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Silt Fills 40 Football Fields, Two Storeys High

Posted on November 17, 2016

By Loghun Kumaran, malaymail online

The threat of disaster continues to loom over the once idyllic hill station two years after deadly floods swept the area, killing five people.

The incident in November 2014 was blamed on unusually heavy rain and a riverine system clogged by rubbish and silt.

Mountains of soil from rampant land clearing, and piles of rubbish raised the water levels in rivers before pouring into the Sultan Abu Bakar dam.

Today, there are still four million cubic metres of silt and rubbish in the Sultan Abu Bakar dam.

It has reduced the holding capacity of the Ringlet lake — the dam’s reservoir — from 6.7 million cubic metres to 2.7 million cubic metres, which means that the risk of flooding is still worryingly high.

Since 2013, Tenaga Nasional Berhad, who operates the dam, has cleared enough silt to fill 40 football fields to the height of a two-storey building, said its senior general manager (Asset Operation) Generation Division, Roslan Abd Rahman.

But despite their exhaustive efforts, there is still enough silt in the lake to fill 80 more fields.

Last year, Malay Mail ran a special report detailing how irresponsible rubbish dumping and sedimentation from land clearing were clogging up the highland’s riverine system.

This clogging was the main reason for the floods that hit Cameron Highlands in 2013 and 2014.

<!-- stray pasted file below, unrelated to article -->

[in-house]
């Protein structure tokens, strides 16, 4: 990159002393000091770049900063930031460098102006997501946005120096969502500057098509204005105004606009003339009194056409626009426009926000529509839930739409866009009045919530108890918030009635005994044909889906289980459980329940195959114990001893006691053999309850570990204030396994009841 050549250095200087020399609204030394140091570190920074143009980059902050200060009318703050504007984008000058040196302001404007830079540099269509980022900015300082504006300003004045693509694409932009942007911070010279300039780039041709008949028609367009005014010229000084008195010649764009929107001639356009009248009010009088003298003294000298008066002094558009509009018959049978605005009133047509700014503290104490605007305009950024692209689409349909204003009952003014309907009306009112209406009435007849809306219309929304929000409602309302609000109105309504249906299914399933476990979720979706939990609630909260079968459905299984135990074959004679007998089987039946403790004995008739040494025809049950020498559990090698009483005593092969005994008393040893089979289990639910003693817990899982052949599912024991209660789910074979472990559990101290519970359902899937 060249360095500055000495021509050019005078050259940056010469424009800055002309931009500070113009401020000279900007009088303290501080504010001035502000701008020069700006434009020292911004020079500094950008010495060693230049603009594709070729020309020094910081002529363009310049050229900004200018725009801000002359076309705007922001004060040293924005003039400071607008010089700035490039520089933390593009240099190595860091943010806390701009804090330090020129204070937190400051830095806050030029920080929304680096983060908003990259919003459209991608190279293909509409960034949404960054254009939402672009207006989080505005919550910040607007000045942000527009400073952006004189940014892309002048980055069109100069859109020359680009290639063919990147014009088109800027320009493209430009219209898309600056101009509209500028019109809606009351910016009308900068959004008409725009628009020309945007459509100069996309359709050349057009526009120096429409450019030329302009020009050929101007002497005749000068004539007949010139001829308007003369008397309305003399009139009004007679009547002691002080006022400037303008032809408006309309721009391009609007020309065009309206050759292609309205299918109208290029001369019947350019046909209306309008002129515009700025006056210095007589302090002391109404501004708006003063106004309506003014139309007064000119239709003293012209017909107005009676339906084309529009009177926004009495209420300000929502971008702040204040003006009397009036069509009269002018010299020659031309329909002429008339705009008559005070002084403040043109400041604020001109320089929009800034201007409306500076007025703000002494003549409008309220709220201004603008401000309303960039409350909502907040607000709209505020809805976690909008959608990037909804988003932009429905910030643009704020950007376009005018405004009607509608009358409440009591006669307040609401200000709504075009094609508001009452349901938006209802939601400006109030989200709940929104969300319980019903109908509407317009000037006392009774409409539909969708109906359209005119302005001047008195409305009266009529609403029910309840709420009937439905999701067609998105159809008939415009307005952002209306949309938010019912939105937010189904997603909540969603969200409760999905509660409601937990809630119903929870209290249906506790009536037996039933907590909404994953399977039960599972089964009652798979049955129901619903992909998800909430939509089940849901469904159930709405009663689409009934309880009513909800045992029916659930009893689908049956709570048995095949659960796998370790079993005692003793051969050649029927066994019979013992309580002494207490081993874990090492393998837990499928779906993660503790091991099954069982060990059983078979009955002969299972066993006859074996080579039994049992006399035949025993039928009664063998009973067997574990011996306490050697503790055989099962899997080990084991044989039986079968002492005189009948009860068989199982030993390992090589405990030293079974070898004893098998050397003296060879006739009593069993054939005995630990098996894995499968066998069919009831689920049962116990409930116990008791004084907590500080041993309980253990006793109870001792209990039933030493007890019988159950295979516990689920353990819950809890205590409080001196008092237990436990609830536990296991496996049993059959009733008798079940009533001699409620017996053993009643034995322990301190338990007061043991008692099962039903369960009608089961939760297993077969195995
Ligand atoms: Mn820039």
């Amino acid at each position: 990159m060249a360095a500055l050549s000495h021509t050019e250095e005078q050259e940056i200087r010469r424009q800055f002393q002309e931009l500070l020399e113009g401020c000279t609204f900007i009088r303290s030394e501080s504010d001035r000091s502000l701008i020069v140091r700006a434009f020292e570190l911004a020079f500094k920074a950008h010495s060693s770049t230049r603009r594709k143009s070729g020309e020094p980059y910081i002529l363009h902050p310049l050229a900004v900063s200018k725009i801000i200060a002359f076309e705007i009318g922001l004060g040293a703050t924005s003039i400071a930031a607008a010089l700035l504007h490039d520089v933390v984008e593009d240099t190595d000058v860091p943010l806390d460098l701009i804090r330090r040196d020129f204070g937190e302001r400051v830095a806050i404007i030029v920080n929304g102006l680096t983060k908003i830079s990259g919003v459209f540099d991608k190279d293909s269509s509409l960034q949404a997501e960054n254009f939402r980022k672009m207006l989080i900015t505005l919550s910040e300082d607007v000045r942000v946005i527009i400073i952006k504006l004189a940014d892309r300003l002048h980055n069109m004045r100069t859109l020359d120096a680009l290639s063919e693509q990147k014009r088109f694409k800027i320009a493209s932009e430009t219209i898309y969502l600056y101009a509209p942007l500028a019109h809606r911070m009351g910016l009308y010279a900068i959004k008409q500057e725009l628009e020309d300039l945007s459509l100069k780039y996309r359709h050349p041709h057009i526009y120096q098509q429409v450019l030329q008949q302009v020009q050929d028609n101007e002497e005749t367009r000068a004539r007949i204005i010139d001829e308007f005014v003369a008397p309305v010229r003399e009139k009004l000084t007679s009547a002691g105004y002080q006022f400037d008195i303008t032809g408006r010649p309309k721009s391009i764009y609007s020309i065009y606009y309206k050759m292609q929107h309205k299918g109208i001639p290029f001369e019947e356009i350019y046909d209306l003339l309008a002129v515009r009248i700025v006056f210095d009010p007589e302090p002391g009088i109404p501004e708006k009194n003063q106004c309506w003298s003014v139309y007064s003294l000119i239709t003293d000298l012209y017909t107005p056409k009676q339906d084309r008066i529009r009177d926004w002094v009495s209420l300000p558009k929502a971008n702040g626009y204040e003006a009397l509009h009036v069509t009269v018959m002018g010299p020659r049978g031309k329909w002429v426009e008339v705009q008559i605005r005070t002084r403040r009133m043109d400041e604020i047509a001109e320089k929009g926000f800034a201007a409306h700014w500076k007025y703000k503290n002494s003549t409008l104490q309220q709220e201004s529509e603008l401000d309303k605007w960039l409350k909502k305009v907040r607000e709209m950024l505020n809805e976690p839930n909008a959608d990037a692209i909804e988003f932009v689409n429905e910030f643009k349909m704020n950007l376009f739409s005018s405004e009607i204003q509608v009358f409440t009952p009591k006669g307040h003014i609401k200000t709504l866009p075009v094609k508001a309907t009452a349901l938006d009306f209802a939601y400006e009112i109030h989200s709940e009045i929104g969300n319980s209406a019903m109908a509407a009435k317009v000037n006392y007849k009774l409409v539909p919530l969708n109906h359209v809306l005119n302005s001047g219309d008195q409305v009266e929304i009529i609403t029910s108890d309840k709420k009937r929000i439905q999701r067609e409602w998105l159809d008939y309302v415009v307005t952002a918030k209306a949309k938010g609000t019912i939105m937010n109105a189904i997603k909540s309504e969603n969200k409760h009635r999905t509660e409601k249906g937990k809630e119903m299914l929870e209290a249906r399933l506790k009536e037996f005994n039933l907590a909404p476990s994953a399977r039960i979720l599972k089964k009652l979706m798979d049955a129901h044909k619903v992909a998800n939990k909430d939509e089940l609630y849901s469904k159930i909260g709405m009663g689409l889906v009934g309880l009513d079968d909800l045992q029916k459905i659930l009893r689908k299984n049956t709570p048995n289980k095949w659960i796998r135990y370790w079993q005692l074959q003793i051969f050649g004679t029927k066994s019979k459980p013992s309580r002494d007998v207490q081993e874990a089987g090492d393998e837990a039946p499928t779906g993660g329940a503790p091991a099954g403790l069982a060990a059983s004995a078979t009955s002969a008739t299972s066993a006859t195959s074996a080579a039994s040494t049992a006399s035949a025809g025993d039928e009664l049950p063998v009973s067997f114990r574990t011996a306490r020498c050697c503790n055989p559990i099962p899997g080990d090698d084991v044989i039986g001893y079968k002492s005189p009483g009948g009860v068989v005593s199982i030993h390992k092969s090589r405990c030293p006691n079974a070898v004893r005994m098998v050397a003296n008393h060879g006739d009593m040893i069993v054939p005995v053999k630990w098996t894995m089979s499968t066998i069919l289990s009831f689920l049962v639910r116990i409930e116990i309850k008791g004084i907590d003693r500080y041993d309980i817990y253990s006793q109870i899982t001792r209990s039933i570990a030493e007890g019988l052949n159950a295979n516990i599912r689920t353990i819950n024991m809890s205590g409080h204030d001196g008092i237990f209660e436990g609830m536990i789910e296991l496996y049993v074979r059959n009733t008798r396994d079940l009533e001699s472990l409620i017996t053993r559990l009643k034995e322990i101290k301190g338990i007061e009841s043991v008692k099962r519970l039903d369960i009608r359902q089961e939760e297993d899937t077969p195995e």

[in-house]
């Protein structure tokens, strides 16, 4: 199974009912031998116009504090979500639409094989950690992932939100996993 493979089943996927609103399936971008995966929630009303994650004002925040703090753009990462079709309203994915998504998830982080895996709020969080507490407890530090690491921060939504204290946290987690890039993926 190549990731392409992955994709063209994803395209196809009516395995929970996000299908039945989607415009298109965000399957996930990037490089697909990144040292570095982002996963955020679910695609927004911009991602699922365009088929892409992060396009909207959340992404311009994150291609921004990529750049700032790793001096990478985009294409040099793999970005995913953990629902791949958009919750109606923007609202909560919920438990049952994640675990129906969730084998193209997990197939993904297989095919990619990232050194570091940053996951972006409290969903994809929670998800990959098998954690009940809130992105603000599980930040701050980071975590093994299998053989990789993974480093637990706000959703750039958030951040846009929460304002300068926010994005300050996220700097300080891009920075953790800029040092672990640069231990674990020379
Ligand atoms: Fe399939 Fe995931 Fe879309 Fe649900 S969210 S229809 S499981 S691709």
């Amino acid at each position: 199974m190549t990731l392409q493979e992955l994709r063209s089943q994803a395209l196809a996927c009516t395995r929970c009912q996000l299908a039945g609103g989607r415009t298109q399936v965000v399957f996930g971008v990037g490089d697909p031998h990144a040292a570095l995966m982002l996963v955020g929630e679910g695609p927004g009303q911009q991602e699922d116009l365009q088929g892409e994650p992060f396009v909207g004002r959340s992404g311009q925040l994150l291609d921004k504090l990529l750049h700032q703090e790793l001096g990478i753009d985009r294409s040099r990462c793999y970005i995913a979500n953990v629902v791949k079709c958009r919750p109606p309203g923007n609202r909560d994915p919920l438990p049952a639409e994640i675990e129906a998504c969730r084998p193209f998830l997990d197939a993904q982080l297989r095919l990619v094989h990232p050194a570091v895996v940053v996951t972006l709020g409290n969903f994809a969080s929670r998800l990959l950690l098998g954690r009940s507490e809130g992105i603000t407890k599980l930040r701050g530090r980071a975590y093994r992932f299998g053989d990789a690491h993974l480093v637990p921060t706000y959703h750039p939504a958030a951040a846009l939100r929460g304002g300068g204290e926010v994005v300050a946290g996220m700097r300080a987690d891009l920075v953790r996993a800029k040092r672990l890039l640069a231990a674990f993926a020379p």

During a recent visit to the dam, Roslan noted that the amount of sedimentation had decreased in the aftermath of the National Security Council’s(NSC) operations against land clearing in 2014.

Between 2008 and 2013, TNB spent RM180 million to clean up the Ringlet reservoir and the dam, dredging up nearly 350,000 cubic metres of silt every year.

But since 2014, the amount of silt rose to 500,000 cubic metres of silt per year. As a result, TNB was forced to increase its dredging activities to clear 750,000 cubic metres a year.

Roslan said the amount of sedimentation largely depended on the amount of rainfall that lashes the highland on a yearly basis.

Over the past two years, he noted that the rainfall in the highlands had not been as heavy as it had been in 2013 and 2014.

But in the event of another deluge, Roslan said the possibility of similar disasters could not be ruled out, especially if the sedimentation problem was not addressed.

“As long as the attitude remains the same, the same situation could happen again,” he said, referring to those responsible for dumping and land clearing.

“What we are doing at the moment is not sustainable and the public need to realise the impact of their actions.” 

Source: malaymail online

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